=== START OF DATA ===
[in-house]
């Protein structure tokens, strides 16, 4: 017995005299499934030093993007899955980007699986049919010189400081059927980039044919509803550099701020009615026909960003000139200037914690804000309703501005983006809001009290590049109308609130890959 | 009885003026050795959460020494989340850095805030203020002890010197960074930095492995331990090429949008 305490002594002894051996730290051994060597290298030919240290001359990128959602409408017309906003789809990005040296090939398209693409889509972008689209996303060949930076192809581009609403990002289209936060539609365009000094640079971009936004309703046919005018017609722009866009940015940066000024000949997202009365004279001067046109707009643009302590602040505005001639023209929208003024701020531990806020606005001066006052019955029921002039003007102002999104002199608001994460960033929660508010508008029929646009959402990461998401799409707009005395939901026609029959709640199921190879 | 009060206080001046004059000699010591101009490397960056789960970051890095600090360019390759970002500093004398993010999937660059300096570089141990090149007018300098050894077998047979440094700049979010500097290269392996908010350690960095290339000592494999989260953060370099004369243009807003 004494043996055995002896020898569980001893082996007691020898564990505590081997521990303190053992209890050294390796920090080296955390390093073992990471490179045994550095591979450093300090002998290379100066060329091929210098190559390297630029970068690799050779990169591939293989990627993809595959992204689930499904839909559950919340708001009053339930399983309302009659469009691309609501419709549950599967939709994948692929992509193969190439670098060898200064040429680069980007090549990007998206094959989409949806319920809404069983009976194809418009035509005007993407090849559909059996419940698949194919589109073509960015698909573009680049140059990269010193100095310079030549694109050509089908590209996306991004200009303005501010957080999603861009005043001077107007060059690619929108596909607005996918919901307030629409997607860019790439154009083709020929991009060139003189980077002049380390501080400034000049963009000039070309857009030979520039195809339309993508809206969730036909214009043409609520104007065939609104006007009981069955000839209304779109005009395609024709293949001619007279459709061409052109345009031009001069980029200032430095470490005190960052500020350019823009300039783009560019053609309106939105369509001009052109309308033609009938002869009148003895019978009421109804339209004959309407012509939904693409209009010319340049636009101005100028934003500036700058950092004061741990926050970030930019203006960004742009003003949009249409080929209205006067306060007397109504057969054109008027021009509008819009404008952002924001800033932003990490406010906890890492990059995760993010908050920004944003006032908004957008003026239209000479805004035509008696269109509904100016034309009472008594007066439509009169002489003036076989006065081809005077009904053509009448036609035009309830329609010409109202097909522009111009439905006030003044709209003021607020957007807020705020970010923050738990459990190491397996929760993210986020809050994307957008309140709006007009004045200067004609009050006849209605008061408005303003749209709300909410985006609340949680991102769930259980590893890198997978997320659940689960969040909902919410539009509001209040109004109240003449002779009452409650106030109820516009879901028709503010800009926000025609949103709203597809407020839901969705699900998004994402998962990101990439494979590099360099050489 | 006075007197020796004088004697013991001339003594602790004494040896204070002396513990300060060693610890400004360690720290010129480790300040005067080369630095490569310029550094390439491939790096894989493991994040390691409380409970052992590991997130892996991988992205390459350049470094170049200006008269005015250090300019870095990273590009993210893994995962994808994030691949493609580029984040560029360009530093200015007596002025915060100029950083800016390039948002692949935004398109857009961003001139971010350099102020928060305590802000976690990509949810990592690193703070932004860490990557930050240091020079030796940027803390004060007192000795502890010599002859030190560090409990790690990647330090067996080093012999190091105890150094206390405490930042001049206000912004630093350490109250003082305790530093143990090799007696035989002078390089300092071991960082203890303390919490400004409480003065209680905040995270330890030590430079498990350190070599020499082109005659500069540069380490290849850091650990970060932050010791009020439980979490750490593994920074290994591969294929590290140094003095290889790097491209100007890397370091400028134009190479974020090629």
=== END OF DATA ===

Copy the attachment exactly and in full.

[in-house]
């Protein structure tokens, strides 16, 4: 017995005299499934030093993007899955980007699986049919010189400081059927980039044919509803550099701020009615026909960003000139200037914690804000309703501005983006809001009290590049109308609130890959 | 009885003026050795959460020494989340850095805030203020002890010197960074930095492995331990090429949008 305490002594002894051996730290051994060597290298030919240290001359990128959602409408017309906003789809990005040296090939398209693409889509972008689209996303060949930076192809581009609403990002289209936060539609365009000094640079971009936004309703046919005018017609722009866009940015940066000024000949997202009365004279001067046109707009643009302590602040505005001639023209929208003024701020531990806020606005001066006052019955029921002039003007102002999104002199608001994460960033929660508010508008029929646009959402990461998401799409707009005395939901026609029959709640199921190879 | 009060206080001046004059000699010591101009490397960056789960970051890095600090360019390759970002500093004398993010999937660059300096570089141990090149007018300098050894077998047979440094700049979010500097290269392996908010350690960095290339000592494999989260953060370099004369243009807003 004494043996055995002896020898569980001893082996007691020898564990505590081997521990303190053992209890050294390796920090080296955390390093073992990471490179045994550095591979450093300090002998290379100066060329091929210098190559390297630029970068690799050779990169591939293989990627993809595959992204689930499904839909559950919340708001009053339930399983309302009659469009691309609501419709549950599967939709994948692929992509193969190439670098060898200064040429680069980007090549990007998206094959989409949806319920809404069983009976194809418009035509005007993407090849559909059996419940698949194919589109073509960015698909573009680049140059990269010193100095310079030549694109050509089908590209996306991004200009303005501010957080999603861009005043001077107007060059690619929108596909607005996918919901307030629409997607860019790439154009083709020929991009060139003189980077002049380390501080400034000049963009000039070309857009030979520039195809339309993508809206969730036909214009043409609520104007065939609104006007009981069955000839209304779109005009395609024709293949001619007279459709061409052109345009031009001069980029200032430095470490005190960052500020350019823009300039783009560019053609309106939105369509001009052109309308033609009938002869009148003895019978009421109804339209004959309407012509939904693409209009010319340049636009101005100028934003500036700058950092004061741990926050970030930019203006960004742009003003949009249409080929209205006067306060007397109504057969054109008027021009509008819009404008952002924001800033932003990490406010906890890492990059995760993010908050920004944003006032908004957008003026239209000479805004035509008696269109509904100016034309009472008594007066439509009169002489003036076989006065081809005077009904053509009448036609035009309830329609010409109202097909522009111009439905006030003044709209003021607020957007807020705020970010923050738990459990190491397996929760993210986020809050994307957008309140709006007009004045200067004609009050006849209605008061408005303003749209709300909410985006609340949680991102769930259980590893890198997978997320659940689960969040909902919410539009509001209040109004109240003449002779009452409650106030109820516009879901028709503010800009926000025609949103709203597809407020839901969705699900998004994402998962990101990439494979590099360099050489 | 006075007197020796004088004697013991001339003594602790004494040896204070002396513990300060060693610890400004360690720290010129480790300040005067080369630095490569310029550094390439491939790096894989493991994040390691409380409970052992590991997130892996991988992205390459350049470094170049200006008269005015250090300019870095990273590009993210893994995962994808994030691949493609580029984040560029360009530093200015007596002025915060100029950083800016390039948002692949935004398109857009961003001139971010350099102020928060305590802000976690990509949810990592690193703070932004860490990557930050240091020079030796940027803390004060007192000795502890010599002859030190560090409990790690990647330090067996080093012999190091105890150094206390405490930042001049206000912004630093350490109250003082305790530093143990090799007696035989002078390089300092071991960082203890303390919490400004409480003065209680905040995270330890030590430079498990350190070599020499082109005659500069540069380490290849850091650990970060932050010791009020439980979490750490593994920074290994591969294929590290140094003095290889790097491209100007890397370091400028134009190479974020090629």